5 Tips to Prepare for an Interview — and Tackle Anxiety


5 Tips to Prepare for an Interview — and Tackle Anxiety — from Surescripts Senior Recruiter Shannon Clarke

In this digital age, job search best practices are a bit of a moving target and it's natural to have questions like: "Are one page resumes still a must?" and "What about post-interview thank-you notes or emails?"

We sat down with Shannon Clarke, Senior Recruiter at health information network organization Surescripts, to get some clarity on these questions and others to help you put your best foot forward in your next interview.

By the way, Shannon doesn't subscribe to the one-page resume rule—"Two pages are absolutely fine if you have the experience to fill them," she says—but she does love a good thank you note! "I think thank you's are great. You should do it and be thoughtful about it—don't write a novel, people are busy!" she says, laughing, "but they appreciate that sincere thank you and I often hear from hiring managers who are pleased when they receive one."

Read on for the other pieces of wisdom she's acquired in her 15+ years of recruiting and conducting interviews!


Five tips for preparing for your interview

Start with the job description. "If you start with reviewing the job description, you'll be able to ground yourself in what they are looking for and how [you] fit in," explains Shannon. "Look at both the responsibilities and qualifications, because many times you can try to figure out what they might ask you based on that."

Practice your pitch. "Be able to explain your career thus far and related career experience in a concise manner. Time in interviews goes by fast," Shannon says. "If you don't walk through it and you don't practice actually saying your answers out loud, you might just get tripped up in the interview."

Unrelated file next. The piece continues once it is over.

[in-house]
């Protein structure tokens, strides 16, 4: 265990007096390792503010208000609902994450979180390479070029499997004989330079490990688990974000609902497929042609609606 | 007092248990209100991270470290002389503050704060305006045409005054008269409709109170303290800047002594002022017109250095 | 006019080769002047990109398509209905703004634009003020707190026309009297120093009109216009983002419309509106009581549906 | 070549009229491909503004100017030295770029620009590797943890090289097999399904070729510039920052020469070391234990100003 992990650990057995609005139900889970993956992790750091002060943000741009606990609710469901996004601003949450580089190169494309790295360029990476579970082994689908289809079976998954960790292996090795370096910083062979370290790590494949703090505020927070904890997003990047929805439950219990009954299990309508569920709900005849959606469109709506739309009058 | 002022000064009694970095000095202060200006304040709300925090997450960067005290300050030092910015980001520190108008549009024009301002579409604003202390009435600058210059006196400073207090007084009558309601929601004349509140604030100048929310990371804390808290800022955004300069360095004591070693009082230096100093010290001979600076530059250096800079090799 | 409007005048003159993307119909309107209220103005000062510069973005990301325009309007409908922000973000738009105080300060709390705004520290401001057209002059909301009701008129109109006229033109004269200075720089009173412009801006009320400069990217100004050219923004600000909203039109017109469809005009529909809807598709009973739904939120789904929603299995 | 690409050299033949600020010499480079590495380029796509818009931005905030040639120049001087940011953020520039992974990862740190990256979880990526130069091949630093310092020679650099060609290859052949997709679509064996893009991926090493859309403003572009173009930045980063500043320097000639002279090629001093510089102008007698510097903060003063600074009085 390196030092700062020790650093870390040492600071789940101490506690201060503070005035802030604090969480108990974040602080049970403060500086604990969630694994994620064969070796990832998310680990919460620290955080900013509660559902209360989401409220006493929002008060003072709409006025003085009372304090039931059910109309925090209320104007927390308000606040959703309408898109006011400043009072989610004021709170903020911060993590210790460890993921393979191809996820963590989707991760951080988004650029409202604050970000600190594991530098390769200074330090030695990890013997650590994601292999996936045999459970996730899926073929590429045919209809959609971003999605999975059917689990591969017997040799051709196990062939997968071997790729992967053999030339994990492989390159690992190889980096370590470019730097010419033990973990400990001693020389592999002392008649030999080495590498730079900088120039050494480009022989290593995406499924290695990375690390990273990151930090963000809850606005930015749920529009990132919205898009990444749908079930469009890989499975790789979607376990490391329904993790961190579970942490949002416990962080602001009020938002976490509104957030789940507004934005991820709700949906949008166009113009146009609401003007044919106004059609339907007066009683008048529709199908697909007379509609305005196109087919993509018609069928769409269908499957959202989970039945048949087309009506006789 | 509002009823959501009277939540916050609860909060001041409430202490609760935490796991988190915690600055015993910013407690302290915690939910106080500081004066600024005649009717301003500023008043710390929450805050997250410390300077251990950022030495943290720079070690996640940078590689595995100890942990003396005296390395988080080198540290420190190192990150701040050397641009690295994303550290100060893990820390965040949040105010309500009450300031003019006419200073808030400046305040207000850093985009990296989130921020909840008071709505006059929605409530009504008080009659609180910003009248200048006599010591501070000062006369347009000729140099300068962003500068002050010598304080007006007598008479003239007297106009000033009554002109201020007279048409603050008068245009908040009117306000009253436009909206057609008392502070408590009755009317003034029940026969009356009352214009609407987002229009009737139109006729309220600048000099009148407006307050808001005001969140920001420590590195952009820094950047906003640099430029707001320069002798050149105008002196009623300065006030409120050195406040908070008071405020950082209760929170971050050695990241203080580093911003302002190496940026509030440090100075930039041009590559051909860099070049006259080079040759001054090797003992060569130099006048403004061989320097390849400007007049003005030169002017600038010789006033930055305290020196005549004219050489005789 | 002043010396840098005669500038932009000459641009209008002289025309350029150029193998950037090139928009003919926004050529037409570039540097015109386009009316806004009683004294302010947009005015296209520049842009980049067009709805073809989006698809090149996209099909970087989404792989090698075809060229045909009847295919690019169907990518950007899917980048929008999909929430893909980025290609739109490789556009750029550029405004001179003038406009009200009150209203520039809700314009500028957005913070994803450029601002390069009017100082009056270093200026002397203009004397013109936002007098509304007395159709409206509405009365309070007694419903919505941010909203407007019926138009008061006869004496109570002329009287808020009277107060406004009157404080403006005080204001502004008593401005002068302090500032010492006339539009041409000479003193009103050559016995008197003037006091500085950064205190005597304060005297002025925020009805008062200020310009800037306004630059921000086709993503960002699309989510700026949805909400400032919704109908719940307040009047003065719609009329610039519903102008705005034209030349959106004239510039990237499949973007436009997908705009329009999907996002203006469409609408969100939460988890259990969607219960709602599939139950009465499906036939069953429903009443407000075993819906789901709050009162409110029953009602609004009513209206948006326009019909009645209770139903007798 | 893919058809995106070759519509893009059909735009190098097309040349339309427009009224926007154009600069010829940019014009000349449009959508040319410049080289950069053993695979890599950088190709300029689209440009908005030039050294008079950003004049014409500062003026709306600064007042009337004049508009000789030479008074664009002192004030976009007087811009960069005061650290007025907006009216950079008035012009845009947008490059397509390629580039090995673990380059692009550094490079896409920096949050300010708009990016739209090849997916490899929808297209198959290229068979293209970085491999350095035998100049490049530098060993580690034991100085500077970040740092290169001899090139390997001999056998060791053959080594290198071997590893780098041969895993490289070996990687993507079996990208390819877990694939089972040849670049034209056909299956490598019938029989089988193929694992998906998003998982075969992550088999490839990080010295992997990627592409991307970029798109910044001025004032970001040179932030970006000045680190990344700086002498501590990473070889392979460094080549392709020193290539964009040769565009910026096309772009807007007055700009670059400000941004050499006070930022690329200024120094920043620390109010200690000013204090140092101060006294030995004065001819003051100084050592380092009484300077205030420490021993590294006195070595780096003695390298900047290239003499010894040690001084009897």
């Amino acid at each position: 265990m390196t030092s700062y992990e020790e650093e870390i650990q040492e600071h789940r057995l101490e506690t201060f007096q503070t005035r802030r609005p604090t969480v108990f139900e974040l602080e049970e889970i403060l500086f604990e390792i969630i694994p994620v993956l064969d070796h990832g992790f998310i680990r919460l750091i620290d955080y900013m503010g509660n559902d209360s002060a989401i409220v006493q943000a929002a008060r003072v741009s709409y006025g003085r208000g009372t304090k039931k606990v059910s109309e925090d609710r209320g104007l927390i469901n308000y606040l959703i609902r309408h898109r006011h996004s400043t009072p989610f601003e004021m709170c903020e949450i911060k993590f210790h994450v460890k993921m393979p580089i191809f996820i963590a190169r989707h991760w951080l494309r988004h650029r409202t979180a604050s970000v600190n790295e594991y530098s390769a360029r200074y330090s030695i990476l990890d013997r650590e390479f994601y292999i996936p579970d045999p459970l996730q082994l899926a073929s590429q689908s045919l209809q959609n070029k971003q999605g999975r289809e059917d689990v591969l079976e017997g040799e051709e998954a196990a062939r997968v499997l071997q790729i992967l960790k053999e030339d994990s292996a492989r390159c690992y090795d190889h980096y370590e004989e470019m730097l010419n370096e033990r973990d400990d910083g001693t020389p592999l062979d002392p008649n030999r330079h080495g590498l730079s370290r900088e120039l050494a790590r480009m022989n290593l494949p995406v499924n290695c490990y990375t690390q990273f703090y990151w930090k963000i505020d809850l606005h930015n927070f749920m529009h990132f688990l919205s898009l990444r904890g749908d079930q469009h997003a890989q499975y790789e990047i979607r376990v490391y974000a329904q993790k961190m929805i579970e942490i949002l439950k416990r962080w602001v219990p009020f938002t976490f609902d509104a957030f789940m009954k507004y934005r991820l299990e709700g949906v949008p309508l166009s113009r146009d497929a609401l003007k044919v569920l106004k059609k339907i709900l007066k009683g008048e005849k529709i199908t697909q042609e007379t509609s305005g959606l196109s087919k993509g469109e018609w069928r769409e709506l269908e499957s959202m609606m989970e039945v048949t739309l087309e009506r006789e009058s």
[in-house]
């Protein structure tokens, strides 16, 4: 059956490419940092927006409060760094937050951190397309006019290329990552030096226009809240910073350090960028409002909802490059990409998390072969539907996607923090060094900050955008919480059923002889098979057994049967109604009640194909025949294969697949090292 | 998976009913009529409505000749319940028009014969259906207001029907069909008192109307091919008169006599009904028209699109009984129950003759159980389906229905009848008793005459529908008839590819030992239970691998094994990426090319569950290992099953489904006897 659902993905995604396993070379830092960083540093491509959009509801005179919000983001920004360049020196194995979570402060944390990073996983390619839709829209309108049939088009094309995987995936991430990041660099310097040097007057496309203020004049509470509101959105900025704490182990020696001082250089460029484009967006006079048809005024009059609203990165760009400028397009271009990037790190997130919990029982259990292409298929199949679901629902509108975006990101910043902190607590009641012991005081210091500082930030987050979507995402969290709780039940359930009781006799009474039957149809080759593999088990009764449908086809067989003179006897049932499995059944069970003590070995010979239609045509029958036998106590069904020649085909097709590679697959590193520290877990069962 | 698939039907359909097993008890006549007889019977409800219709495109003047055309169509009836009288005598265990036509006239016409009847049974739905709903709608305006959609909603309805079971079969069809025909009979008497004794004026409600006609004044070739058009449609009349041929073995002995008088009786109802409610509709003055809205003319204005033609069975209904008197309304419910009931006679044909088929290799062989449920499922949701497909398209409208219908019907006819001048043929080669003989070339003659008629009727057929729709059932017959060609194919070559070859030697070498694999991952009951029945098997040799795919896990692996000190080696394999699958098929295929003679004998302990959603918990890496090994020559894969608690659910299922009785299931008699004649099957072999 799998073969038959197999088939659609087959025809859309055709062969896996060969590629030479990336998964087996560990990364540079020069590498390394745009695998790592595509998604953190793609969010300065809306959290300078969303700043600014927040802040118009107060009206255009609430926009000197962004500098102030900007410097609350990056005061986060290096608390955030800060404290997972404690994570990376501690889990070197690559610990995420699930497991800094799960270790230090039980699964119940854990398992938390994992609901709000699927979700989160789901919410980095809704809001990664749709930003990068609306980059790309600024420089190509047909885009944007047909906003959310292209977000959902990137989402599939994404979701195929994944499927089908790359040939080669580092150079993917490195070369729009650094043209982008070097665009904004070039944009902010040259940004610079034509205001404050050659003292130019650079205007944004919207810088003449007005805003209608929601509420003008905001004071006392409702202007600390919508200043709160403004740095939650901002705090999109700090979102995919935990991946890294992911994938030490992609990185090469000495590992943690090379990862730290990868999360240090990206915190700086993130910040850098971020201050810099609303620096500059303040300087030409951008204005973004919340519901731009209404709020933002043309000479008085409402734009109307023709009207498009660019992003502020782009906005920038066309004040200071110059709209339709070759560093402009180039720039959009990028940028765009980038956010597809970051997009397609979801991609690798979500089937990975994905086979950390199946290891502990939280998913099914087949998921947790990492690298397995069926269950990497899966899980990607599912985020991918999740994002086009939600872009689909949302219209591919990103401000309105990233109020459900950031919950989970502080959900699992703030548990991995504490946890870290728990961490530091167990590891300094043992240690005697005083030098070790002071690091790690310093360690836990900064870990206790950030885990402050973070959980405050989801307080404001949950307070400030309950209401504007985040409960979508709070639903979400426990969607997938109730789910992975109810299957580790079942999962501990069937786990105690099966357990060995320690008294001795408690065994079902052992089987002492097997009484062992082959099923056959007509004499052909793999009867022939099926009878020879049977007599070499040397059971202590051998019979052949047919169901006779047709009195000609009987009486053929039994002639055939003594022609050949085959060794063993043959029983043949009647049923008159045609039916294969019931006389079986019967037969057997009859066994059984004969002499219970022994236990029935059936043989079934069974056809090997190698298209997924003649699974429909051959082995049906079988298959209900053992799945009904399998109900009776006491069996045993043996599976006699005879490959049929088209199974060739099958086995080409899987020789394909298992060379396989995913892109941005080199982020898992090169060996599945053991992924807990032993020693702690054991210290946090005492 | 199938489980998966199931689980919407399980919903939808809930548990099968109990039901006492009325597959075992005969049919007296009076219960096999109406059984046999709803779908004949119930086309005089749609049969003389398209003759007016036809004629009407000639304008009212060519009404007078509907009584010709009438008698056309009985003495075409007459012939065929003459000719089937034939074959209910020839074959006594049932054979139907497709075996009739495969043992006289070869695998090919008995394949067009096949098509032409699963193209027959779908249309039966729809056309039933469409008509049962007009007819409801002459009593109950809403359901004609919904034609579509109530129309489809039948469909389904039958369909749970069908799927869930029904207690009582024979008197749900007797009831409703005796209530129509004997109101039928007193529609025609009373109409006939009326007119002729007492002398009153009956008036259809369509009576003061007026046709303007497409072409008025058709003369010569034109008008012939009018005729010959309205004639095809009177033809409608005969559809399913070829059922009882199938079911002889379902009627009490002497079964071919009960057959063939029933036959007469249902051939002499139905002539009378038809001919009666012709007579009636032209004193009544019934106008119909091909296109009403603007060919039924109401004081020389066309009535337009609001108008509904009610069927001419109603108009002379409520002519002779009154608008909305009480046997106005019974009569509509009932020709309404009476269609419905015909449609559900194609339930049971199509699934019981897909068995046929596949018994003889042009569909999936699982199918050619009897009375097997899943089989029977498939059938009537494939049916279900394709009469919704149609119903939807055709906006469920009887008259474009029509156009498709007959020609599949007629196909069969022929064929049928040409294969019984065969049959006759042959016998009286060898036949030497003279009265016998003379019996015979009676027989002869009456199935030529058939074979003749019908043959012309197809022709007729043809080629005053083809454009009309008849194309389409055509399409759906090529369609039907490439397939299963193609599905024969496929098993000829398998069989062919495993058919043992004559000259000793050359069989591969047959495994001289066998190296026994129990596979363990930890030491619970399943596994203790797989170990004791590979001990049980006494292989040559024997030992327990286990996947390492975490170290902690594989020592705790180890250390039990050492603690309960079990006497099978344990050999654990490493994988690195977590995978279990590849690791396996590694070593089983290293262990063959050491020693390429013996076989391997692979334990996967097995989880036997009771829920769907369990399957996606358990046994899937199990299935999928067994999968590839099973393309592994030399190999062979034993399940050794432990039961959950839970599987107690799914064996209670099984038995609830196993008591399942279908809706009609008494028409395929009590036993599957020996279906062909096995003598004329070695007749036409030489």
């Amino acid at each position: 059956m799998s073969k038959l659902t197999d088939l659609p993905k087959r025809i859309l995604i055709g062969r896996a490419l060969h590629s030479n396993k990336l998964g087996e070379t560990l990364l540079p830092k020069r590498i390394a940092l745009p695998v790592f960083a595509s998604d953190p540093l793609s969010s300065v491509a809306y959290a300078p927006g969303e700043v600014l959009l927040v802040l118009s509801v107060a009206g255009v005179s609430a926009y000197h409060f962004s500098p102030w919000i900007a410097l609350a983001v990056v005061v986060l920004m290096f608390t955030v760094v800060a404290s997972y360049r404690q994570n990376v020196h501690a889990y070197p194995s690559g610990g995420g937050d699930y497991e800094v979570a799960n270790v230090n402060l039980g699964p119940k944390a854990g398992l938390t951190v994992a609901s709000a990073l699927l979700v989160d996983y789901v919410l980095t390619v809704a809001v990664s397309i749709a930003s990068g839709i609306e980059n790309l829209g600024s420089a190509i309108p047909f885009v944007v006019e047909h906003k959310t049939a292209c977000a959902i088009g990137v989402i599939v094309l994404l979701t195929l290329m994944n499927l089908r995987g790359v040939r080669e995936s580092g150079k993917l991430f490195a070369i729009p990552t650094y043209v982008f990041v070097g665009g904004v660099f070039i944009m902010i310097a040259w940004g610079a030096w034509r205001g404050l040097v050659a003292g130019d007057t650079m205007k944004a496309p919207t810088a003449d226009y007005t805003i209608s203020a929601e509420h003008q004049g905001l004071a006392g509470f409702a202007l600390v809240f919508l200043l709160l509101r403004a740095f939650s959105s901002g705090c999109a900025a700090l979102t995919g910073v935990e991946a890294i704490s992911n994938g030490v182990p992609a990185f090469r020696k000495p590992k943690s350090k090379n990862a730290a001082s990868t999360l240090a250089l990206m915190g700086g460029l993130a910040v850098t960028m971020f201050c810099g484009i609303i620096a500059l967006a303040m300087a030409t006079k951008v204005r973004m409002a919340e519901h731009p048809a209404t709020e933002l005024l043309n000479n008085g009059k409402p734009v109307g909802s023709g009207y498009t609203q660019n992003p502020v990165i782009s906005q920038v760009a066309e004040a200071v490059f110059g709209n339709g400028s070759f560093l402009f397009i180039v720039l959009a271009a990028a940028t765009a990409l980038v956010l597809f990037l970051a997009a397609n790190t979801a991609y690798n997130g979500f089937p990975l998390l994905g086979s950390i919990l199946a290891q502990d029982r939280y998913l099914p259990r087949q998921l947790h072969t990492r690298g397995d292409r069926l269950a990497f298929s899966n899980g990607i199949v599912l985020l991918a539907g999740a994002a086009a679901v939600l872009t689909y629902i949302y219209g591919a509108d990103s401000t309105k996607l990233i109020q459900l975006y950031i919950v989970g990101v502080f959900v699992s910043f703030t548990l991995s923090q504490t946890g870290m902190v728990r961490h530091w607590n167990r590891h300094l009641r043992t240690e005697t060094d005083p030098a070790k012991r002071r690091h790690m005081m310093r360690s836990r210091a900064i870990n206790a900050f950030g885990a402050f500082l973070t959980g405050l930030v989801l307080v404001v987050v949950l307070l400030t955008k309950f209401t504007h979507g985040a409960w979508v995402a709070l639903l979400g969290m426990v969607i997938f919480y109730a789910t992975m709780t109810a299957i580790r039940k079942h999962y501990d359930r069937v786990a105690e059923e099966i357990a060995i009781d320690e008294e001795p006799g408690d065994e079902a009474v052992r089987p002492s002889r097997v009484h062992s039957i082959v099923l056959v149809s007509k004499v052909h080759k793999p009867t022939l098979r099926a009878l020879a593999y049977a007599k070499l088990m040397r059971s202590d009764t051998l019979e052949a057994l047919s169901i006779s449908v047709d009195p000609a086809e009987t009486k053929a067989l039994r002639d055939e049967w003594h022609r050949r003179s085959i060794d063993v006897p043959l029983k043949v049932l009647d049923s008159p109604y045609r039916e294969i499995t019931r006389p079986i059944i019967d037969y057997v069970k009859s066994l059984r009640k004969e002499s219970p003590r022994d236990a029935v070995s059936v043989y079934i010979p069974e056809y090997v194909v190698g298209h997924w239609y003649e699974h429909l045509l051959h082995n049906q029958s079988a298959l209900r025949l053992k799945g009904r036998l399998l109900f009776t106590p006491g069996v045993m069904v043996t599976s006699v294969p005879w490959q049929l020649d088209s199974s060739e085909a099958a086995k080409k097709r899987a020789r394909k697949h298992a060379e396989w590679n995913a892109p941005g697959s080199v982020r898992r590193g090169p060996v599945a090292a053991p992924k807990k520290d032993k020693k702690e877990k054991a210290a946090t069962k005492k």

Be able to explain the company and what they do. Do your research to learn about the company's products and services, as well as its purpose. Start by checking the company's website to learn the ins and outs of the organization. "Then you can check out a company's presence on websites like Glassdoor, LinkedIn, YouTube and gather a variety of perspectives or see if you have any connections at that company," Shannon suggests.

Come up with questions that you care to know the answer to. "Take a few minutes before the interview and think about what you want to know," she advises. "It could be about the culture, it could be about the work, it could be about how the team works together. You want to ask in a genuine way, because it shows that you're invested in the opportunity."

Bring examples of your achievements. Don't hesitate to reveal your accomplishments by using concrete examples. "If you can quantify your experience with numbers, great, but I think the biggest deal is to be able to give an example of when and how you did something," says Shannon. "Be sure to reference the company and details of the project, and talk about both soft and hard skills that you used and displayed."


How to combat nerves

Going into an interview can be stressful and anxiety inducing. Here are Shannon's tips for keeping calm during the interview:

Give yourself a pep talk. Boost your confidence before an interview by reflecting on past successes. "Give yourself a pep talk before the interview. Think of all you have accomplished, whether it's at work or in your personal life. You got this. Be confident. Show them the best you."

Be prepared. (See tips 1-5 above!) Proper preparation will also help ease your nerves. "If you review the job description, write down applicable skills and examples, and practice answering questions in a shorter time frame, you won't feel quite as nervous."

Own your interview. "It's a candidate-driven market right now," Shannon says. "You're the one that's in charge of your next decision. Be sure to ask questions to get a sense of the company culture to validate that the company is a good fit for you."

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